The Purpose of Battery Equalizing vs. a Battery Equalizer

Deep-cycle battery banks are regularly recharged using a three-step charging algorithm (bulk, absorption, float). The bank is considered to be fully recharged at the end of the bulk stage, which uses a “gentle” high voltage charge that minimizes out-gassing. However, while battery ampacity may be substantially restored during the bulk stage, plates may not be fully desulfated, and the electrolyte may not be adequately mixed. Over time, these conditions lead to plate deterioration and reduced battery performance.

Battery equalizing (or battery equalization) is a periodic maintenance function primarily used for flooded-cell lead-acid (FLA) deep cycle battery banks. A higher-than bulk stage voltage is applied for several hours to vigorously agitate the electrolyte to complete desulphation and to stir up the electrolyte, equalizing its specific gravity from top to bottom. Applied periodically (~monthly) peak battery performance is maintained and battery life expectancy is improved. However, the battery bank usually out-gasses during this exercise, so the electrolyte levels must be monitored and batteries stored indoors should be vented to the outside.

Some RVs contain 24V electrical systems, where two 12V batteries are wired in series. This is a particularly handy configuration for efficiently powering large loads, especially via an inverter. However, some house loads (stereo, LED lights, etc.) may still be good old 12V items. When these loads are active, they typically discharge from a single battery, resulting in one of the series-connected battery’s state of charge being different from the other.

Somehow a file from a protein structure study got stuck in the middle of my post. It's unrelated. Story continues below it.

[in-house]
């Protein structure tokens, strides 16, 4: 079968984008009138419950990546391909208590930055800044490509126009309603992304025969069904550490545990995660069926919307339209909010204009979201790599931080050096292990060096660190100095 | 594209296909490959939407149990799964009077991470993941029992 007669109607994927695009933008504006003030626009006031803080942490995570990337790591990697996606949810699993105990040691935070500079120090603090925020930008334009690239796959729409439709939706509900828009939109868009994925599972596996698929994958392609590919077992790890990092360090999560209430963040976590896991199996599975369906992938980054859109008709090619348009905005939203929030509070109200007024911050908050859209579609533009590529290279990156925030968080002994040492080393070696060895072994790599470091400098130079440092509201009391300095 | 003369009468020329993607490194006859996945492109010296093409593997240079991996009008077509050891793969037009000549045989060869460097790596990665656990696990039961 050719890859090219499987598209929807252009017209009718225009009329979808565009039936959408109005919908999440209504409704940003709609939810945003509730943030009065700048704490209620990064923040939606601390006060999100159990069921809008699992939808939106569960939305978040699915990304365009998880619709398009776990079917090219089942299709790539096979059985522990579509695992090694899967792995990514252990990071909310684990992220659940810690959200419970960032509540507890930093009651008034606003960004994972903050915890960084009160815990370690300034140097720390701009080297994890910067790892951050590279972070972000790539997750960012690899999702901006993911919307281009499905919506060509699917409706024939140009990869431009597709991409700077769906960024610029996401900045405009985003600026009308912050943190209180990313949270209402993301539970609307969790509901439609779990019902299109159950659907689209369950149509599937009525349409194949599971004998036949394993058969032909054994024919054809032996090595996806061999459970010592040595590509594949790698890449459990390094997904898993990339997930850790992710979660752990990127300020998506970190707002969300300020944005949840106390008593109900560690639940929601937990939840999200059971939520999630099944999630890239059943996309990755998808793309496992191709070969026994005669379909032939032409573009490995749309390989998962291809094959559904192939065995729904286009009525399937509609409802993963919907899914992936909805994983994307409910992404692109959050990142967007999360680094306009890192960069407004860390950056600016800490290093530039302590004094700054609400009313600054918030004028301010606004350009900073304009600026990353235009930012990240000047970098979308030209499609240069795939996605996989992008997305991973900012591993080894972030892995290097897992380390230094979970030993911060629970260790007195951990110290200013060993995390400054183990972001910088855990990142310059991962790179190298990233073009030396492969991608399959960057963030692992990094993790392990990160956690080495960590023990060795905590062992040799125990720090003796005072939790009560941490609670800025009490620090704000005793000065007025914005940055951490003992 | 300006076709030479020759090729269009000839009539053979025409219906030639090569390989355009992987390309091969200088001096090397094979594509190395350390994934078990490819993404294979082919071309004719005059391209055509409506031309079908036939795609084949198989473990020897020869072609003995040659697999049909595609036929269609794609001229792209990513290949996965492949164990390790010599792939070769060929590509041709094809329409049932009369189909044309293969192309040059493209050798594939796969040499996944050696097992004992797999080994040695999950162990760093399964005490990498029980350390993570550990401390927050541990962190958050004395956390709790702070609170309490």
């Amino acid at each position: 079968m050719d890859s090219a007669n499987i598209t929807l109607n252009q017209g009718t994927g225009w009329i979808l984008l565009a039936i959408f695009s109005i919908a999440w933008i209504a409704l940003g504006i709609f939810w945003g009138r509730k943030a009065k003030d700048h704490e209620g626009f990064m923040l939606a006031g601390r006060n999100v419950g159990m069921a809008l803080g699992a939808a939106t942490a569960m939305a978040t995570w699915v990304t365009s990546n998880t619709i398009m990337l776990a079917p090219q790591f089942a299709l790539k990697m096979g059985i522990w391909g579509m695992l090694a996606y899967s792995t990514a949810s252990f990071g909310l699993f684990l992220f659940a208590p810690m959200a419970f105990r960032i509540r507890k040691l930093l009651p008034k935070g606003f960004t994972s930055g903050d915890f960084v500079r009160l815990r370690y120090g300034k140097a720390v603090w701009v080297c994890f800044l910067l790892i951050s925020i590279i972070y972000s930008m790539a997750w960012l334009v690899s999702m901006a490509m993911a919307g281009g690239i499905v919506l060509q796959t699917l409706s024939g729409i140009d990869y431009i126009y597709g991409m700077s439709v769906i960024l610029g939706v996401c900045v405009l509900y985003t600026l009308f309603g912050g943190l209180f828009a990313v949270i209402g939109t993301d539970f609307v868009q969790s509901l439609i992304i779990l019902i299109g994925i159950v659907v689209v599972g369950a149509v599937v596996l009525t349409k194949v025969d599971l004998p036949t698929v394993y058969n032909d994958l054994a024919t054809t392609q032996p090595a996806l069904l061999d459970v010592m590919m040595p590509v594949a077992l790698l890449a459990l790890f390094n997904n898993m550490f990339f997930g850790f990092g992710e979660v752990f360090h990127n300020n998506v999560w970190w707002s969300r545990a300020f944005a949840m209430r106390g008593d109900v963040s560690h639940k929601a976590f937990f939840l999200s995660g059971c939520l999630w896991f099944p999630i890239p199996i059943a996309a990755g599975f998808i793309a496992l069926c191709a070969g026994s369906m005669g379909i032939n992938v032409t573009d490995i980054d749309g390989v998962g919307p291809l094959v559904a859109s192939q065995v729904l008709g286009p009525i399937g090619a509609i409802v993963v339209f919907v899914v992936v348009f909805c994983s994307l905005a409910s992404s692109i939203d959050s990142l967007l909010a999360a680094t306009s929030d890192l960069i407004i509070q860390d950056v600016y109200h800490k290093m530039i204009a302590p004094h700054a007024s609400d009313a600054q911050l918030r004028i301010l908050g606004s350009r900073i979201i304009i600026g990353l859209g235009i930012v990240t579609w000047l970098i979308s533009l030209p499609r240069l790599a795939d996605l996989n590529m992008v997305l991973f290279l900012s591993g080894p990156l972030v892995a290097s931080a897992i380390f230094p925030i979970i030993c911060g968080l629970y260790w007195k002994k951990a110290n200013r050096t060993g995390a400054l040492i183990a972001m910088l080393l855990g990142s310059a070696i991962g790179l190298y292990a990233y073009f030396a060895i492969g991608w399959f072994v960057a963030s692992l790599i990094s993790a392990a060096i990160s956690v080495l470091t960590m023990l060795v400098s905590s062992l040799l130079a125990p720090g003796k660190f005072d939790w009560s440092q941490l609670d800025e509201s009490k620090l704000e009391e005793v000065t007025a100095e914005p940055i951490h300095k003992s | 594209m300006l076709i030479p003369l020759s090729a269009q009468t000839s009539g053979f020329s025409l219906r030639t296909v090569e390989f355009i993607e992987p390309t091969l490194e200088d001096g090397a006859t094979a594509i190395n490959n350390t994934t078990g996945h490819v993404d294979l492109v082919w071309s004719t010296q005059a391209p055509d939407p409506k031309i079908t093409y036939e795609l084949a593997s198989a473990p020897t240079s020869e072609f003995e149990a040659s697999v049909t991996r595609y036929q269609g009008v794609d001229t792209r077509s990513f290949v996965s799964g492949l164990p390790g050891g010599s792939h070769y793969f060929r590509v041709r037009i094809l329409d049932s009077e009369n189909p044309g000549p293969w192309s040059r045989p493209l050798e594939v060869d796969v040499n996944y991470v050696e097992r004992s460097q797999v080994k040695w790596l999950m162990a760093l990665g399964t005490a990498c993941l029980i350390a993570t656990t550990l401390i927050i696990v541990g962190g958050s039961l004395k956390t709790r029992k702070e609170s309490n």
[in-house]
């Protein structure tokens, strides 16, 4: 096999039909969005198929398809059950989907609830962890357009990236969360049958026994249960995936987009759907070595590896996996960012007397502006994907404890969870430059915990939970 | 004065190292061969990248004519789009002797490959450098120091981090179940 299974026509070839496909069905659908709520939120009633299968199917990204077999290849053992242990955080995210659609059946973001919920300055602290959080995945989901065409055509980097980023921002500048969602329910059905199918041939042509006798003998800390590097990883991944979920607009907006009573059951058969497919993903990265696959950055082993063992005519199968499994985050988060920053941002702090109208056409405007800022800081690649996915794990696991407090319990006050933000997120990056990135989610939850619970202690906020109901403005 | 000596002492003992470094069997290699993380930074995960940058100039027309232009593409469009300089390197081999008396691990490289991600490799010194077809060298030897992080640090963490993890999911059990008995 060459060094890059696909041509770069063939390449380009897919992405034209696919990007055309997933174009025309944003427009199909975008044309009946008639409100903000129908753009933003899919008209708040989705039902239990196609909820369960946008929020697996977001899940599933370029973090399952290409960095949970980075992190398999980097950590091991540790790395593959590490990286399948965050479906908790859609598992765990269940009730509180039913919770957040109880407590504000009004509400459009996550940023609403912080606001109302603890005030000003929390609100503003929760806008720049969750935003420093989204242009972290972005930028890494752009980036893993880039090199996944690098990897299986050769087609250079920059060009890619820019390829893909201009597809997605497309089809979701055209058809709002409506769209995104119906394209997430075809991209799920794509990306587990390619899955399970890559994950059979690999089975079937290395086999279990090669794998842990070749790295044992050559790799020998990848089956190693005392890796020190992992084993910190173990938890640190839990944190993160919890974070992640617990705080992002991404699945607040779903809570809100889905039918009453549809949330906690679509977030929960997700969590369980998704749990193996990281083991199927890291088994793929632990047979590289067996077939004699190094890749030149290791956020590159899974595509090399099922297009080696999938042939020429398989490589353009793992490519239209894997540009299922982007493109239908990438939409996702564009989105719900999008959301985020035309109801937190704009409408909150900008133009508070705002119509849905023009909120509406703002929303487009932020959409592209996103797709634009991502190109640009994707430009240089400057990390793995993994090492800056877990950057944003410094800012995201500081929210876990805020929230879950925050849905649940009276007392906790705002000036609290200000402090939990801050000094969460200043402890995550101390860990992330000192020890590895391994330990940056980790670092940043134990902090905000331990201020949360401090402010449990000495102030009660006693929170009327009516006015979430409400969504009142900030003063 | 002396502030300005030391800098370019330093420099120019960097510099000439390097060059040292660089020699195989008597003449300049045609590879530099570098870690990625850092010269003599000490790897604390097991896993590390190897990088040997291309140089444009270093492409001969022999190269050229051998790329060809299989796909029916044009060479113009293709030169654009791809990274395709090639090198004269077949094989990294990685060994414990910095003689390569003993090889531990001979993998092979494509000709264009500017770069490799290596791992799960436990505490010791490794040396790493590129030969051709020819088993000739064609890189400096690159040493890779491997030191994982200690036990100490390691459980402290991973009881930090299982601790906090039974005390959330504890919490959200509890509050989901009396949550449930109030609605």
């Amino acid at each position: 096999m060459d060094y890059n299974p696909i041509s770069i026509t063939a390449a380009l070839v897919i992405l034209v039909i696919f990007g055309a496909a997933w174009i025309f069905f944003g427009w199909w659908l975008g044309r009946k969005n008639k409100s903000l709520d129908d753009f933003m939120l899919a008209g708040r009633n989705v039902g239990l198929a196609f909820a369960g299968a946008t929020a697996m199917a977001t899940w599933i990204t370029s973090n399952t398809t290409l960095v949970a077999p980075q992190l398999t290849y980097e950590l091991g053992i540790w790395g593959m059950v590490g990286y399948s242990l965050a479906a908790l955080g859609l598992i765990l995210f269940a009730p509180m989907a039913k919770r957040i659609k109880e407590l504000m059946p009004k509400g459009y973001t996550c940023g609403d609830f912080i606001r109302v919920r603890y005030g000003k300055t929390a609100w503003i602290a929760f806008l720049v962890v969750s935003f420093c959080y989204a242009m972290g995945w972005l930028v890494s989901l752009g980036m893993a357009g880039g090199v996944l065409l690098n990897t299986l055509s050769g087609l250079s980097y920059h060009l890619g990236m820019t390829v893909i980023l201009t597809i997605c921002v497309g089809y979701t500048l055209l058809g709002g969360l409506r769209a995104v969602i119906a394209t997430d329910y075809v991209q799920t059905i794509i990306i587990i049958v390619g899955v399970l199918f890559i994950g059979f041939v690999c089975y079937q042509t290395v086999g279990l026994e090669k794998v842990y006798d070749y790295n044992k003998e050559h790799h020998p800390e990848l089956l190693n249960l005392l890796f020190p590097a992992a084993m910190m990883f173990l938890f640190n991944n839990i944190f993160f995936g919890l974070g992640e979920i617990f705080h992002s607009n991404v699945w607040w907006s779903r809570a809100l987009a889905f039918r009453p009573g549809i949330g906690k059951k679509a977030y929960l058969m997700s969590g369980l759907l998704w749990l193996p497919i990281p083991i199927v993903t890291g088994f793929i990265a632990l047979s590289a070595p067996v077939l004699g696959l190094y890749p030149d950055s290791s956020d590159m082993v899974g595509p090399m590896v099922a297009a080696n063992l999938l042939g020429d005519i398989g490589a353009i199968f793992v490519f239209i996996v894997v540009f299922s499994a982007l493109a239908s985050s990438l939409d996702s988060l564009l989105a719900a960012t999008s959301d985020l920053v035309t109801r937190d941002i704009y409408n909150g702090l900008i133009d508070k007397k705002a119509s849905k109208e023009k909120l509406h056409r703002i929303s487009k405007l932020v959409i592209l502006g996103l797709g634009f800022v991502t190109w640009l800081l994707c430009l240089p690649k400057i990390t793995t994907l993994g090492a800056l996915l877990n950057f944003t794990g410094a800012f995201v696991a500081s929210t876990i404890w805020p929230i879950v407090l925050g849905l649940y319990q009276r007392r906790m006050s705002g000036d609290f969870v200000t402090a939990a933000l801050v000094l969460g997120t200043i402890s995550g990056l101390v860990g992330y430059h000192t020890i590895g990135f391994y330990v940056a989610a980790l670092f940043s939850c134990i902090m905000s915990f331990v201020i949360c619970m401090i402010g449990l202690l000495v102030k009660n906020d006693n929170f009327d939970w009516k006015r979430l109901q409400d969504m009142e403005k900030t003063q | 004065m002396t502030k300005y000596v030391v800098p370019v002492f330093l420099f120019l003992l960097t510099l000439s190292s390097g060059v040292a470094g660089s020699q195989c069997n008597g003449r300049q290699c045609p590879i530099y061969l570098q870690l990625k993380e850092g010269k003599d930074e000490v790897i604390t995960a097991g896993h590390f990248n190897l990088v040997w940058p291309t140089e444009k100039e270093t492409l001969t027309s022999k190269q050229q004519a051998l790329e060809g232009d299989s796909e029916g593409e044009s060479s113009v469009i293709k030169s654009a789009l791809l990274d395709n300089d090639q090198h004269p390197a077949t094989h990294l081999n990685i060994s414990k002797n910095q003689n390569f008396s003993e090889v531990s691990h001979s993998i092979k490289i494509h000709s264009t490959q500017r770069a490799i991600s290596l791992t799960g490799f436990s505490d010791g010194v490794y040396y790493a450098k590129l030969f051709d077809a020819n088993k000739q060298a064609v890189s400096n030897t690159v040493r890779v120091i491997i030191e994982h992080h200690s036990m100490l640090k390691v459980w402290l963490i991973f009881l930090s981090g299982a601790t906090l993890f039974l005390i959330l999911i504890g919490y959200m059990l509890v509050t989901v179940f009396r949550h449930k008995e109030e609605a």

A battery equalizer is a device that is permanently wired into the RV’s electrical system. It can direct current from the second battery to help the 12V load battery power those loads, and it can vary charge current from the alternator to the two batteries. These two features help keep the battery states of charge “equalized,” resulting in better battery performance and longer life, and perhaps even preventing battery damage.

Give us a call at Inverter Service Center at 1-800-621-1271, and we’ll be happy to discuss battery equalization and battery equalizing purposes, procedures and products with you.


About the Author – Jim Goodnight – also known as “crewzer” — is a retired solar industry application engineer, product manager, and forum moderator and has previously written for Home Power and Solar Professional magazines.